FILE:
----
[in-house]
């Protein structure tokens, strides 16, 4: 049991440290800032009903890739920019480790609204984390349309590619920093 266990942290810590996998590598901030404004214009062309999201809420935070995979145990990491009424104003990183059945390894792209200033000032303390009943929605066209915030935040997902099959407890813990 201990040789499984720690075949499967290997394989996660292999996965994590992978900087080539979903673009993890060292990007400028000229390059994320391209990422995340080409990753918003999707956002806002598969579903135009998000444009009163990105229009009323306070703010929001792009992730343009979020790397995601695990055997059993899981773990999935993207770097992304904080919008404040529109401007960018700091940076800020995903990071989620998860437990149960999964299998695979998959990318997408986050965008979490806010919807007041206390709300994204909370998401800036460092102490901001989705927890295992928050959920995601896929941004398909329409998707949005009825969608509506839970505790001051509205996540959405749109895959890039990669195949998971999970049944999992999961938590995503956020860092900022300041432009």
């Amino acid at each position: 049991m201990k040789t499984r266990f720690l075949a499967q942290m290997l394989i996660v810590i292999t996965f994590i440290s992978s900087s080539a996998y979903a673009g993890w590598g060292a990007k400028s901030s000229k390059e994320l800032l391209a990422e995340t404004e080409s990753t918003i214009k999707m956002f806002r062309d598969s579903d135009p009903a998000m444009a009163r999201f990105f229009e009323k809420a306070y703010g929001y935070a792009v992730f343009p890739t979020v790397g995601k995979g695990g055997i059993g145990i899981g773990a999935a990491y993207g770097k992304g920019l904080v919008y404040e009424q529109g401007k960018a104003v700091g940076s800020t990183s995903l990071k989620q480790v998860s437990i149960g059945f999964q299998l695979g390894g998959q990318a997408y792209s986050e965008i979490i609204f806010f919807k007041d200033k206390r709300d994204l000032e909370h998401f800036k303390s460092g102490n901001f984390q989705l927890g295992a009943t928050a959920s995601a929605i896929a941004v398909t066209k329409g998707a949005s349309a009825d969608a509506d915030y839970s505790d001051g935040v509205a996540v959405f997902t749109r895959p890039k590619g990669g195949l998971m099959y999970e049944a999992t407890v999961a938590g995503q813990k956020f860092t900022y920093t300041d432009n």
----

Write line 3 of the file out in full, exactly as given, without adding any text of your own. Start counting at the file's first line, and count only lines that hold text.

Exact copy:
């Amino acid at each position: 049991m201990k040789t499984r266990f720690l075949a499967q942290m290997l394989i996660v810590i292999t996965f994590i440290s992978s900087s080539a996998y979903a673009g993890w590598g060292a990007k400028s901030s000229k390059e994320l800032l391209a990422e995340t404004e080409s990753t918003i214009k999707m956002f806002r062309d598969s579903d135009p009903a998000m444009a009163r999201f990105f229009e009323k809420a306070y703010g929001y935070a792009v992730f343009p890739t979020v790397g995601k995979g695990g055997i059993g145990i899981g773990a999935a990491y993207g770097k992304g920019l904080v919008y404040e009424q529109g401007k960018a104003v700091g940076s800020t990183s995903l990071k989620q480790v998860s437990i149960g059945f999964q299998l695979g390894g998959q990318a997408y792209s986050e965008i979490i609204f806010f919807k007041d200033k206390r709300d994204l000032e909370h998401f800036k303390s460092g102490n901001f984390q989705l927890g295992a009943t928050a959920s995601a929605i896929a941004v398909t066209k329409g998707a949005s349309a009825d969608a509506d915030y839970s505790d001051g935040v509205a996540v959405f997902t749109r895959p890039k590619g990669g195949l998971m099959y999970e049944a999992t407890v999961a938590g995503q813990k956020f860092t900022y920093t300041d432009n």